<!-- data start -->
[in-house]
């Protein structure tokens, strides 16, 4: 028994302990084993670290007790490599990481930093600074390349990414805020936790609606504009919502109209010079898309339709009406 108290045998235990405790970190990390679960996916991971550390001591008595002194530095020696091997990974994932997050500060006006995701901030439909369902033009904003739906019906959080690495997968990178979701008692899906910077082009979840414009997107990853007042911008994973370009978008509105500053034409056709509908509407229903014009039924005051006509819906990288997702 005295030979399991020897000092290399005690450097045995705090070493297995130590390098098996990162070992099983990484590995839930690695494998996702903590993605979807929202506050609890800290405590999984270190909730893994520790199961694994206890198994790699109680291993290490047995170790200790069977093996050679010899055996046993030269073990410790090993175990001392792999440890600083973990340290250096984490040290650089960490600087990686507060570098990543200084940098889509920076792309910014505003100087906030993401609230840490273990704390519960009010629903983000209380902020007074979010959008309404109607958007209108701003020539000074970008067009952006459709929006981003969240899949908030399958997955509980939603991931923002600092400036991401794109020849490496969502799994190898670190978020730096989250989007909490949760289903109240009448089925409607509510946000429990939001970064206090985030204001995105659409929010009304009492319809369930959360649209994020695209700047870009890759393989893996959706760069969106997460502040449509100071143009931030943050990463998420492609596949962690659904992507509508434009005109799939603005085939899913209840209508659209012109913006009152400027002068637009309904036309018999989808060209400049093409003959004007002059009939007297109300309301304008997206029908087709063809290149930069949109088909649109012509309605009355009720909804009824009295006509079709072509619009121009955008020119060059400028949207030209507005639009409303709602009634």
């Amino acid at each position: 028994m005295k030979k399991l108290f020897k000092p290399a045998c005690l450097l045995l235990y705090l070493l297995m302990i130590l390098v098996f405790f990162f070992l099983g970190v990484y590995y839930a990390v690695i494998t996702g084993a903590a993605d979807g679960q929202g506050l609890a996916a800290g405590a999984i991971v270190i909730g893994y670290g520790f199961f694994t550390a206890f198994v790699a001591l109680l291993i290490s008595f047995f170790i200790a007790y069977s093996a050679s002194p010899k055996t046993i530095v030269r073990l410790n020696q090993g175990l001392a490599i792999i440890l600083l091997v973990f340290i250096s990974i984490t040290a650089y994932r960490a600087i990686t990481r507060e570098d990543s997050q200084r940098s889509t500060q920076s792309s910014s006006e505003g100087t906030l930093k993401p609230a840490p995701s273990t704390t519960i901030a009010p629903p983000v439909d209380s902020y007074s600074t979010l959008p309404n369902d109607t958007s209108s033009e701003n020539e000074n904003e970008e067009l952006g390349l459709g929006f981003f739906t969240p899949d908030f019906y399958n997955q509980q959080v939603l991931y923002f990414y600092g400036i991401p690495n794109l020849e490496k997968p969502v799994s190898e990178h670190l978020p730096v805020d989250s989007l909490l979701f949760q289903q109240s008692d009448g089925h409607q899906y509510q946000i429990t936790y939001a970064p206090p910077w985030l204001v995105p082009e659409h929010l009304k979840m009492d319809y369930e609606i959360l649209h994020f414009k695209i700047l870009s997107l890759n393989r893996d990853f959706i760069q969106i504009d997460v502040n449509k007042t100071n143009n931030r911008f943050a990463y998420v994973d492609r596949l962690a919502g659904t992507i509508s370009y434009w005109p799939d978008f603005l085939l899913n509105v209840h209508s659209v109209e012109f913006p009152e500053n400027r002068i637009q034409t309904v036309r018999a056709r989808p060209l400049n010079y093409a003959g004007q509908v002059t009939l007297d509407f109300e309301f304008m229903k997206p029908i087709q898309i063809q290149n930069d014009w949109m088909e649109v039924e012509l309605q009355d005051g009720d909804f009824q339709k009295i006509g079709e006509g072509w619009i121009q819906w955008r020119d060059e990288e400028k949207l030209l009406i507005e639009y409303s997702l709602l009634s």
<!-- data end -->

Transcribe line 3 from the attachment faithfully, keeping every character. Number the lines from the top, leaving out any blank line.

């Amino acid at each position: 028994m005295k030979k399991l108290f020897k000092p290399a045998c005690l450097l045995l235990y705090l070493l297995m302990i130590l390098v098996f405790f990162f070992l099983g970190v990484y590995y839930a990390v690695i494998t996702g084993a903590a993605d979807g679960q929202g506050l609890a996916a800290g405590a999984i991971v270190i909730g893994y670290g520790f199961f694994t550390a206890f198994v790699a001591l109680l291993i290490s008595f047995f170790i200790a007790y069977s093996a050679s002194p010899k055996t046993i530095v030269r073990l410790n020696q090993g175990l001392a490599i792999i440890l600083l091997v973990f340290i250096s990974i984490t040290a650089y994932r960490a600087i990686t990481r507060e570098d990543s997050q200084r940098s889509t500060q920076s792309s910014s006006e505003g100087t906030l930093k993401p609230a840490p995701s273990t704390t519960i901030a009010p629903p983000v439909d209380s902020y007074s600074t979010l959008p309404n369902d109607t958007s209108s033009e701003n020539e000074n904003e970008e067009l952006g390349l459709g929006f981003f739906t969240p899949d908030f019906y399958n997955q509980q959080v939603l991931y923002f990414y600092g400036i991401p690495n794109l020849e490496k997968p969502v799994s190898e990178h670190l978020p730096v805020d989250s989007l909490l979701f949760q289903q109240s008692d009448g089925h409607q899906y509510q946000i429990t936790y939001a970064p206090p910077w985030l204001v995105p082009e659409h929010l009304k979840m009492d319809y369930e609606i959360l649209h994020f414009k695209i700047l870009s997107l890759n393989r893996d990853f959706i760069q969106i504009d997460v502040n449509k007042t100071n143009n931030r911008f943050a990463y998420v994973d492609r596949l962690a919502g659904t992507i509508s370009y434009w005109p799939d978008f603005l085939l899913n509105v209840h209508s659209v109209e012109f913006p009152e500053n400027r002068i637009q034409t309904v036309r018999a056709r989808p060209l400049n010079y093409a003959g004007q509908v002059t009939l007297d509407f109300e309301f304008m229903k997206p029908i087709q898309i063809q290149n930069d014009w949109m088909e649109v039924e012509l309605q009355d005051g009720d909804f009824q339709k009295i006509g079709e006509g072509w619009i121009q819906w955008r020119d060059e990288e400028k949207l030209l009406i507005e639009y409303s997702l709602l009634s």